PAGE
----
Tuesday, 31 March 2015 GMT
Author: Staveley Head
London’s increasingly-congested road network isn’t the result of more cars – the number of cars is actually declining – it’s down to a surge in cyclists. Boris bikes, the Olympics and government initiatives have all encouraged cycling in the capital. But as the number of bicycle journeys rises so does the number of road accidents resulting in injury or fatality.
That’s not just bad news for cyclists. It’s bad news for all of London’s road users, as more congestion and accidents means slower journeys, more stress, disappointed clients and missed deadlines.
Clearly something needs to change before this issue gets out of hand, and it looks like it might be happening sooner rather than later.
Plans have just been approved for Europe’s biggest urban cycle lane to be created. Great for cyclists as they can now get around much more safely, but will this highway create more delays for drivers? In fact, opposition to the plan has been voiced by the Licensed Taxi Drivers Association (LTDA) - and quite strongly. They’re not against the lanes themselves, more concerned about the proposed route impacting their daily drive.
But there is another option… and it’s a bold one. We have to look below London’s streets to find it. The idea from design firm Gensler is to create the London Underline, a network of underground cycle tunnels to get bikes off the roads.
Sounds like an amazing idea. So could it work?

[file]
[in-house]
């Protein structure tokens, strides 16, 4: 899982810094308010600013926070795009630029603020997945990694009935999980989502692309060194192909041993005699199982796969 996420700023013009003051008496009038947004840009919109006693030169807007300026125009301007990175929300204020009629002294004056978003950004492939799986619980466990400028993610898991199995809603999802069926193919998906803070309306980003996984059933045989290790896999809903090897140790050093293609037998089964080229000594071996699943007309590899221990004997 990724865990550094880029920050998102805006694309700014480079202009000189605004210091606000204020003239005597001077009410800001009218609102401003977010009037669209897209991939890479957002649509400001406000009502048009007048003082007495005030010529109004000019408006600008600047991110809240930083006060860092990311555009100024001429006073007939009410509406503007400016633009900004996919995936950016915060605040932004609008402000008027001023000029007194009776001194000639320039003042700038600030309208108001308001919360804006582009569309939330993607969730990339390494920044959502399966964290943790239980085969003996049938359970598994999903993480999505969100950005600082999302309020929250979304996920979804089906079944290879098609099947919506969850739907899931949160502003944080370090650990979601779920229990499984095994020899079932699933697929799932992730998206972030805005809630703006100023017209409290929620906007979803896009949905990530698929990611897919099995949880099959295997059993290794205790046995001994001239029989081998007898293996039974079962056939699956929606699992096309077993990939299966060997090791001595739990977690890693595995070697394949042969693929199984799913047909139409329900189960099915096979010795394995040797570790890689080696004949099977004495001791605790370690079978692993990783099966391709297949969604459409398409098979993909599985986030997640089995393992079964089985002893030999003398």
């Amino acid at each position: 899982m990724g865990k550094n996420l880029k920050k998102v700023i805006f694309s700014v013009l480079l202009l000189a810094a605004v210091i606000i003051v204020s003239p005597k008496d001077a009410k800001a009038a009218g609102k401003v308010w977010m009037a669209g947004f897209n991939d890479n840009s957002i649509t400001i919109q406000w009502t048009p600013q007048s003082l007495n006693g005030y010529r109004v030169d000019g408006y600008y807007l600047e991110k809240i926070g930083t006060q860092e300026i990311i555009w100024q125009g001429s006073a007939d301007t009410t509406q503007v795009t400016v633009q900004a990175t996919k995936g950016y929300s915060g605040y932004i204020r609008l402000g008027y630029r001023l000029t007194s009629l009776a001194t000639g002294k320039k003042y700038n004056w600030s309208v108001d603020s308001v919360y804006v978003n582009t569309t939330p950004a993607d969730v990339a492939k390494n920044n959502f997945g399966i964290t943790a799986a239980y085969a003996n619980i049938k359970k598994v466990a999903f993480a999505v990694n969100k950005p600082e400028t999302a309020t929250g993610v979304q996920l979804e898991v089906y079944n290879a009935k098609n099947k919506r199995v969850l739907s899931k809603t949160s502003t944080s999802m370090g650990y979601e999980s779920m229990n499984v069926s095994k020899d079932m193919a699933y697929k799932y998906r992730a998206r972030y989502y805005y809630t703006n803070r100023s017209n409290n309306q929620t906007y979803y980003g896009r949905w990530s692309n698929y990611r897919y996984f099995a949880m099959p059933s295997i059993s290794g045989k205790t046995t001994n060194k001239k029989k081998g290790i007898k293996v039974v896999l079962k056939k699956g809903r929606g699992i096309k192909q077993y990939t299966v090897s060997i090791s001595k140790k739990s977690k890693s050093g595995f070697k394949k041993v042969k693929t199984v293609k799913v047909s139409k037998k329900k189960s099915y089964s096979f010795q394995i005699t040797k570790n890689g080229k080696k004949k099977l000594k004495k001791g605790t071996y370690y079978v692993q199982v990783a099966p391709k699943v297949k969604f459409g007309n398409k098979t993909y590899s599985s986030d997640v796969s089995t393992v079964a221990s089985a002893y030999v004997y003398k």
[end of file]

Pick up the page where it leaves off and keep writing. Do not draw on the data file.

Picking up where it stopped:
London has a number of disused tunnels, leftovers from disused transport links. It makes sense to make use of them, and they offer a safe, dry place for cyclists to use and relieve London’s congested roads.
The plans also suggests including shops and cafes so there’s some commercial value to the Underline. All in all, it sounds like something worth considering, as we could see accidents, congestion and delays fall as a result.
One major problem is that the number of disused tunnels aren’t enough for the network Gensler suggests. Creating a network that can service a significant section of the capital will take a huge amount of time and money.
As the graph below shows, warmer weather sees more cyclists on the streets. So would London’s cyclists be happy going underground?
Solutions need to be found for London’s roads, especially as the number of cyclists increases, so it’s great to see people pro-actively working on this issue. The London Underline could just be the answer.
In the meantime, let’s hope the new overground cycle lanes are the success we’ve been told they will be. Or London is going to be moving even slower - fast.
Should we send London’s cyclists underground? Let us know what you think.